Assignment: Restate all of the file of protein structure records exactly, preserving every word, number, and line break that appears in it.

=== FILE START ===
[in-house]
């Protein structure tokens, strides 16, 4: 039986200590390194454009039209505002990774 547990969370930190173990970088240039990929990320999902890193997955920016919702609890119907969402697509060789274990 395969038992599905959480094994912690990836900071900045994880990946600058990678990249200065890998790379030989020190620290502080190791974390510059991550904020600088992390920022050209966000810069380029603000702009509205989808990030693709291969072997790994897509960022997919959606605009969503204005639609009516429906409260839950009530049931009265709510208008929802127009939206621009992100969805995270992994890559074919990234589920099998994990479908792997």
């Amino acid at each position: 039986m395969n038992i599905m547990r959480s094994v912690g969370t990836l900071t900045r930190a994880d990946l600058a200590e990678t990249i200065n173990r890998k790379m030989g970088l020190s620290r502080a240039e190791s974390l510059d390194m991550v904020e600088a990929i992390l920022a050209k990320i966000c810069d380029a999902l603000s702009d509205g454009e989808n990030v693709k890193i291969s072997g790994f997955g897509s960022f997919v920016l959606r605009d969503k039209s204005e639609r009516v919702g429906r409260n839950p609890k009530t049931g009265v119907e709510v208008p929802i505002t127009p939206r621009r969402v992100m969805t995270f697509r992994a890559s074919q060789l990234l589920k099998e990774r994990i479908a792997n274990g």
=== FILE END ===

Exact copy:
[in-house]
């Protein structure tokens, strides 16, 4: 039986200590390194454009039209505002990774 547990969370930190173990970088240039990929990320999902890193997955920016919702609890119907969402697509060789274990 395969038992599905959480094994912690990836900071900045994880990946600058990678990249200065890998790379030989020190620290502080190791974390510059991550904020600088992390920022050209966000810069380029603000702009509205989808990030693709291969072997790994897509960022997919959606605009969503204005639609009516429906409260839950009530049931009265709510208008929802127009939206621009992100969805995270992994890559074919990234589920099998994990479908792997």
């Amino acid at each position: 039986m395969n038992i599905m547990r959480s094994v912690g969370t990836l900071t900045r930190a994880d990946l600058a200590e990678t990249i200065n173990r890998k790379m030989g970088l020190s620290r502080a240039e190791s974390l510059d390194m991550v904020e600088a990929i992390l920022a050209k990320i966000c810069d380029a999902l603000s702009d509205g454009e989808n990030v693709k890193i291969s072997g790994f997955g897509s960022f997919v920016l959606r605009d969503k039209s204005e639609r009516v919702g429906r409260n839950p609890k009530t049931g009265v119907e709510v208008p929802i505002t127009p939206r621009r969402v992100m969805t995270f697509r992994a890559s074919q060789l990234l589920k099998e990774r994990i479908a792997n274990g």